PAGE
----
New York Times: Apple AR/VR Glasses Could Be as Compact as Ski Goggles
A stream of rumors suggests that Apple will at least launch its first mixed reality glasses this year. However, reports conflict on a fundamental feature of the device.
A New York Times report states that Apple’s prototype “looks like a pair of ski goggles” and that these AR/VR glasses will also need a separate hardware device for connecting to the headset and that this additional hardware “must be worn elsewhere on the body.” The NYT report cites a person who is familiar with the project.
In the slew of reports that have emerged regarding Apple’s upcoming device, the missing or confusing piece of detail has been whether these AR/VR (mixed reality?) glasses will run independently or be connected to a player. This lack of clarity is partly attributable to the fact that Apple’s foray into immersive hardware has always followed two paths: with and without a player.
Years ago, Apple engineers were reportedly working on XR devices with high-speed Wi-Fi streaming several years ago but were curtailed by Apple’s design legend Jony Ive who wanted full standalone devices like the Quest 2. However, Ive left Apple in summer 2019.
New Reports Suggests Apple XR Device to Have an Additional Device
As recently reported by The Information, Apple could go with a hybrid approach. The website that usually reports on tech leaks reported that Apple’s upcoming XR device, which could arrive as early as 10 months from now, may work independently but without the full functionality. For full functionality, the device will need to be connected to an iPhone, iPad, or iMac. The chips built into the Apple XR device have been optimized for streaming and the main work has to be performed by an external device. This hybrid mode of operation might explain the variations in reports on the device’s performance.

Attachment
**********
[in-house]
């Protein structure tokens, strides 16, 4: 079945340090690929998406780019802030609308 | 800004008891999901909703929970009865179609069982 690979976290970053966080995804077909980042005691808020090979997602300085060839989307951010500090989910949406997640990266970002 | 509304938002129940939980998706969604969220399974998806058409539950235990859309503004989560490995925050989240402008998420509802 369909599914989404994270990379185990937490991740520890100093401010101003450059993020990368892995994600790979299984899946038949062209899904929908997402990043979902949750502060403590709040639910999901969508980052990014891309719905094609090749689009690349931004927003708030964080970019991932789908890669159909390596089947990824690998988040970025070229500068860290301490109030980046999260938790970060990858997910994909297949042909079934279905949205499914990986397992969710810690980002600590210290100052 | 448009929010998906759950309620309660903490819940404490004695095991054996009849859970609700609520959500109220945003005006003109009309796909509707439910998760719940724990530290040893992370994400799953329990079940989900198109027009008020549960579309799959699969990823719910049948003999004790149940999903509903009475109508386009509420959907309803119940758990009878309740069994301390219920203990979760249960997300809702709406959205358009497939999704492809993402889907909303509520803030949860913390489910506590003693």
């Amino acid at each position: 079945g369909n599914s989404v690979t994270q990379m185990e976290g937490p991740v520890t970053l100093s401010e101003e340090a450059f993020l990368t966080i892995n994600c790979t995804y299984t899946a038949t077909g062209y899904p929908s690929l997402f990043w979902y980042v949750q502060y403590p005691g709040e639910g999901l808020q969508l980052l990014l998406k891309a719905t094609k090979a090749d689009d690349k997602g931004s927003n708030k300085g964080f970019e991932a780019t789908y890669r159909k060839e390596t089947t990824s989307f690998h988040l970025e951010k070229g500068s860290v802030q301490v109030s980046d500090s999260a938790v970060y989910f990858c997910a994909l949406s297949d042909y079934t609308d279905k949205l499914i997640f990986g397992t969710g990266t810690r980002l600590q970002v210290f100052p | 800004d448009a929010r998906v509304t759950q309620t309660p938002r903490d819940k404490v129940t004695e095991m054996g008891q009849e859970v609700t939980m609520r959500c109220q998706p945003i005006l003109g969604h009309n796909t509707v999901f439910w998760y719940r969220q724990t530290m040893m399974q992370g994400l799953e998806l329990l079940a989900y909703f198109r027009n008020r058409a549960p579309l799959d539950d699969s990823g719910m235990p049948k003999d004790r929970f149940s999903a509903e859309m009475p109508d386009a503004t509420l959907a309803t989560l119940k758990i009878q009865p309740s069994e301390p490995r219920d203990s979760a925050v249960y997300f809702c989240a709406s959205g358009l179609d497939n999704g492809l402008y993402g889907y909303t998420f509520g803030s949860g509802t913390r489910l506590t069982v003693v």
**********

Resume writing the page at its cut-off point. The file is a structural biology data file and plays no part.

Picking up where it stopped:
A New York Times article delving into the larger context of the AR device’s market makes a passing mention of Apple’s upcoming XR device which aligns with the leaks that have come out from The Information so far. The report specifically describes the Apple prototype as looking like ski goggles but requiring an additional player to be worn on the body. The Information report also described a device that had a ski goggle form factor.
Apple’s decision to go for this form factor is justified by the limits of physics that would hold the technology back. From a purely technical point of view, it is possible to build very advanced augmented reality glasses. However, they’d be bigger, bulkier, and especially hot devices that no one would want to wear.
Apple’s Design Dilemma with XR Devices
Apple is known for maintaining a specific design language across product lines and rolling out electronic products that are chic, comfortable, and user-friendly into the market. Chunky mixed reality glasses don’t quite fit into the company’s portfolio. Even a compact VR device like the Quest 2 still looks out of place in Apple’s sleek product line.
Apple’s solution to this dilemma appears to be to build as little technology as possible into the XR device to achieve an ultra-slim form factor. With the size and weight of ski goggles along with a vast range of functions, Apple’s AR/VR device might set a new trend in immersive form factor. Because Apple can’t bend the rule of physics and the current state of innovation, adding an external player to its ‘mixed reality’ device appears to be a logical intermediate step. The New York Times article also confirms that Google is once again seriously dabbling in augmented reality glasses and working on a new project. There have been recent indications of the same following Google job descriptions looking for specialists in innovative augmented reality hardware and software.